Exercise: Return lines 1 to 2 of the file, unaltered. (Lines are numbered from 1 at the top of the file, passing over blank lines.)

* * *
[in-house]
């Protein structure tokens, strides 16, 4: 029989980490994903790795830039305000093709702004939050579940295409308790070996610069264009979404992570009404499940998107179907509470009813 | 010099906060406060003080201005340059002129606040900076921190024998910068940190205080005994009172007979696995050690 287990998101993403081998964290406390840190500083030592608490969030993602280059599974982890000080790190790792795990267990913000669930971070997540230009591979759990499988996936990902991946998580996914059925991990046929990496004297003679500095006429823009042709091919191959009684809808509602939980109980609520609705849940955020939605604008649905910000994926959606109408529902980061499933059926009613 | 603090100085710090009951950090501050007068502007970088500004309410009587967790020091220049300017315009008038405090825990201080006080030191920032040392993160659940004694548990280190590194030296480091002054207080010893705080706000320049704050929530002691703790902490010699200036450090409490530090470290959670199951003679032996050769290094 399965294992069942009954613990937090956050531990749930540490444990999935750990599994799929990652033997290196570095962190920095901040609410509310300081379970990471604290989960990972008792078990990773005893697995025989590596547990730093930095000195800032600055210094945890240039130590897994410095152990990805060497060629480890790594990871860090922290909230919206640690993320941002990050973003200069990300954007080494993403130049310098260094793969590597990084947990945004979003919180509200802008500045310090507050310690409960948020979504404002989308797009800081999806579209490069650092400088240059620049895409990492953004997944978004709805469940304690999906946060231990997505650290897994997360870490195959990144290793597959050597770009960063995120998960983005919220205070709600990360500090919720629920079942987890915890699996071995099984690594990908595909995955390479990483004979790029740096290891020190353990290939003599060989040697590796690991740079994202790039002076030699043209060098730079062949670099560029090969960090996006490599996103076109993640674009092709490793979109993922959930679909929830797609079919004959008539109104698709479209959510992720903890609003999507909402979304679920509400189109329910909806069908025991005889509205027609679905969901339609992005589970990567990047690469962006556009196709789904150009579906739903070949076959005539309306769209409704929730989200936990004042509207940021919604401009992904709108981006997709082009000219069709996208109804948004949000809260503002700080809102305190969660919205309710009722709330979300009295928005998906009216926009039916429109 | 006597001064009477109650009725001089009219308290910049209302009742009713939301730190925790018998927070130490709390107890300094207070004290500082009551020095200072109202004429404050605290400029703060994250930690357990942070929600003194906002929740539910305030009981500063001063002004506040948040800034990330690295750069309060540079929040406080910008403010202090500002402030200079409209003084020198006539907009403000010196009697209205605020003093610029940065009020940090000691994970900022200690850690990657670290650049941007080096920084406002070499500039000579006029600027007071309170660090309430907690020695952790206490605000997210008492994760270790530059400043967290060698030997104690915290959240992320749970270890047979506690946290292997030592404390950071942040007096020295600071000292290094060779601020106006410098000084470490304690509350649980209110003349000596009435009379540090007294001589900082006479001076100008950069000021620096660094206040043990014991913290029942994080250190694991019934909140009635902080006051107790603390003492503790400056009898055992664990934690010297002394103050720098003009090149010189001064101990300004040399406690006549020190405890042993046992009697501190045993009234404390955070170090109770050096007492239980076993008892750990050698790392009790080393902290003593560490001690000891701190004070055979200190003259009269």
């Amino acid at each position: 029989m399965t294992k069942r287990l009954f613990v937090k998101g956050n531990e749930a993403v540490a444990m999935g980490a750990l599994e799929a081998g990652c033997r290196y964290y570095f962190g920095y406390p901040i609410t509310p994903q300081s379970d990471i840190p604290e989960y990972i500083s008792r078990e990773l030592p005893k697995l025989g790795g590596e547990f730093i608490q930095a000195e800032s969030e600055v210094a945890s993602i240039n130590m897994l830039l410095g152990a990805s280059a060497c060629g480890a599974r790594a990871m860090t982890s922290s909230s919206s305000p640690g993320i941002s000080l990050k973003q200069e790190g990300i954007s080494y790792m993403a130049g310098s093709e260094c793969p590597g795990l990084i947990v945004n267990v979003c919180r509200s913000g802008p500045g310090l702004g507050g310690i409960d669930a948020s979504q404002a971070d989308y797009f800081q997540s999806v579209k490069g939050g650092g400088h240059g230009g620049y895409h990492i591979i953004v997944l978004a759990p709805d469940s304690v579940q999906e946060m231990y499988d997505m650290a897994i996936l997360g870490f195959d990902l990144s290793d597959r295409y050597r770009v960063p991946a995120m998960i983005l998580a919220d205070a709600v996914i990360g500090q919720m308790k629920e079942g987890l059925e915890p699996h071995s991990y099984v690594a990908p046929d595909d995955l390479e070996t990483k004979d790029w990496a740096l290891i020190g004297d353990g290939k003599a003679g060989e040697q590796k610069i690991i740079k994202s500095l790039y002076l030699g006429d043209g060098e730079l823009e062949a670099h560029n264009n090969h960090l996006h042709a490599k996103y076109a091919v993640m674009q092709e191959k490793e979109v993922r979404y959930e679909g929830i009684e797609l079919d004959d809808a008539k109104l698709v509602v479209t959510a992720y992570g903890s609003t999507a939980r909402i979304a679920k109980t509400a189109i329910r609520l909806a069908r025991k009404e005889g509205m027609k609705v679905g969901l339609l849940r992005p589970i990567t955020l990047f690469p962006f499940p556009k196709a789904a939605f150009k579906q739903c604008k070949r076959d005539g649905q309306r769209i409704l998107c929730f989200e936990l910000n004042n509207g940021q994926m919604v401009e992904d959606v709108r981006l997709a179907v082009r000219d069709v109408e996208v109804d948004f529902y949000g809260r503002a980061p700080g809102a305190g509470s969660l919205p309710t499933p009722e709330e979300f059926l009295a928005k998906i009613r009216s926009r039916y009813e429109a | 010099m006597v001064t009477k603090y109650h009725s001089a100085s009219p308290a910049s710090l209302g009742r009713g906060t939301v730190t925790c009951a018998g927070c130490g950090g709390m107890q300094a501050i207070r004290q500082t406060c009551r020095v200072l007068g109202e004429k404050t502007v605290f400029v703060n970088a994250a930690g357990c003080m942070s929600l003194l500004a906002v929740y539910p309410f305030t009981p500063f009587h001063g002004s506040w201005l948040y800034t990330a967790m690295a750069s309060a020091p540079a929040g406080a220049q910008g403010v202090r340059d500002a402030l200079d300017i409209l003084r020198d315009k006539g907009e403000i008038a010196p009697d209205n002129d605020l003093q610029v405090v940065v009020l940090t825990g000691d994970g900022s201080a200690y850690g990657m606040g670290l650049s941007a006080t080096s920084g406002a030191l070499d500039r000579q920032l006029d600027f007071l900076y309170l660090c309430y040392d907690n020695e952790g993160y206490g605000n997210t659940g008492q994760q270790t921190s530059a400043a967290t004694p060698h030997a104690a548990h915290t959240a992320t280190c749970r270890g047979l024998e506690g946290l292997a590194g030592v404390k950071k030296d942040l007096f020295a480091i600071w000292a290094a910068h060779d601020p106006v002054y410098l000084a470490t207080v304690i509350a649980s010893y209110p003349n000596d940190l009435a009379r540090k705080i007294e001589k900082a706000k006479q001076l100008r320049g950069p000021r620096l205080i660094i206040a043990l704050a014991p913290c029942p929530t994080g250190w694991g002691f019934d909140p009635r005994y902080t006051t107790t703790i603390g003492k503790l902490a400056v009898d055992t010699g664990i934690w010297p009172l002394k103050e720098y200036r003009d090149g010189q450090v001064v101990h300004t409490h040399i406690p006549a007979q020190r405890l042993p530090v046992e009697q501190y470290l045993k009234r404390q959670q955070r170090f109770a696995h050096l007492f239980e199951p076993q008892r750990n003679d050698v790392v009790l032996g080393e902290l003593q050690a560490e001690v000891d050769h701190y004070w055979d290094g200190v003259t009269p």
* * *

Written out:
[in-house]
């Protein structure tokens, strides 16, 4: 029989980490994903790795830039305000093709702004939050579940295409308790070996610069264009979404992570009404499940998107179907509470009813 | 010099906060406060003080201005340059002129606040900076921190024998910068940190205080005994009172007979696995050690 287990998101993403081998964290406390840190500083030592608490969030993602280059599974982890000080790190790792795990267990913000669930971070997540230009591979759990499988996936990902991946998580996914059925991990046929990496004297003679500095006429823009042709091919191959009684809808509602939980109980609520609705849940955020939605604008649905910000994926959606109408529902980061499933059926009613 | 603090100085710090009951950090501050007068502007970088500004309410009587967790020091220049300017315009008038405090825990201080006080030191920032040392993160659940004694548990280190590194030296480091002054207080010893705080706000320049704050929530002691703790902490010699200036450090409490530090470290959670199951003679032996050769290094 399965294992069942009954613990937090956050531990749930540490444990999935750990599994799929990652033997290196570095962190920095901040609410509310300081379970990471604290989960990972008792078990990773005893697995025989590596547990730093930095000195800032600055210094945890240039130590897994410095152990990805060497060629480890790594990871860090922290909230919206640690993320941002990050973003200069990300954007080494993403130049310098260094793969590597990084947990945004979003919180509200802008500045310090507050310690409960948020979504404002989308797009800081999806579209490069650092400088240059620049895409990492953004997944978004709805469940304690999906946060231990997505650290897994997360870490195959990144290793597959050597770009960063995120998960983005919220205070709600990360500090919720629920079942987890915890699996071995099984690594990908595909995955390479990483004979790029740096290891020190353990290939003599060989040697590796690991740079994202790039002076030699043209060098730079062949670099560029090969960090996006490599996103076109993640674009092709490793979109993922959930679909929830797609079919004959008539109104698709479209959510992720903890609003999507909402979304679920509400189109329910909806069908025991005889509205027609679905969901339609992005589970990567990047690469962006556009196709789904150009579906739903070949076959005539309306769209409704929730989200936990004042509207940021919604401009992904709108981006997709082009000219069709996208109804948004949000809260503002700080809102305190969660919205309710009722709330979300009295928005998906009216926009039916429109 | 006597001064009477109650009725001089009219308290910049209302009742009713939301730190925790018998927070130490709390107890300094207070004290500082009551020095200072109202004429404050605290400029703060994250930690357990942070929600003194906002929740539910305030009981500063001063002004506040948040800034990330690295750069309060540079929040406080910008403010202090500002402030200079409209003084020198006539907009403000010196009697209205605020003093610029940065009020940090000691994970900022200690850690990657670290650049941007080096920084406002070499500039000579006029600027007071309170660090309430907690020695952790206490605000997210008492994760270790530059400043967290060698030997104690915290959240992320749970270890047979506690946290292997030592404390950071942040007096020295600071000292290094060779601020106006410098000084470490304690509350649980209110003349000596009435009379540090007294001589900082006479001076100008950069000021620096660094206040043990014991913290029942994080250190694991019934909140009635902080006051107790603390003492503790400056009898055992664990934690010297002394103050720098003009090149010189001064101990300004040399406690006549020190405890042993046992009697501190045993009234404390955070170090109770050096007492239980076993008892750990050698790392009790080393902290003593560490001690000891701190004070055979200190003259009269």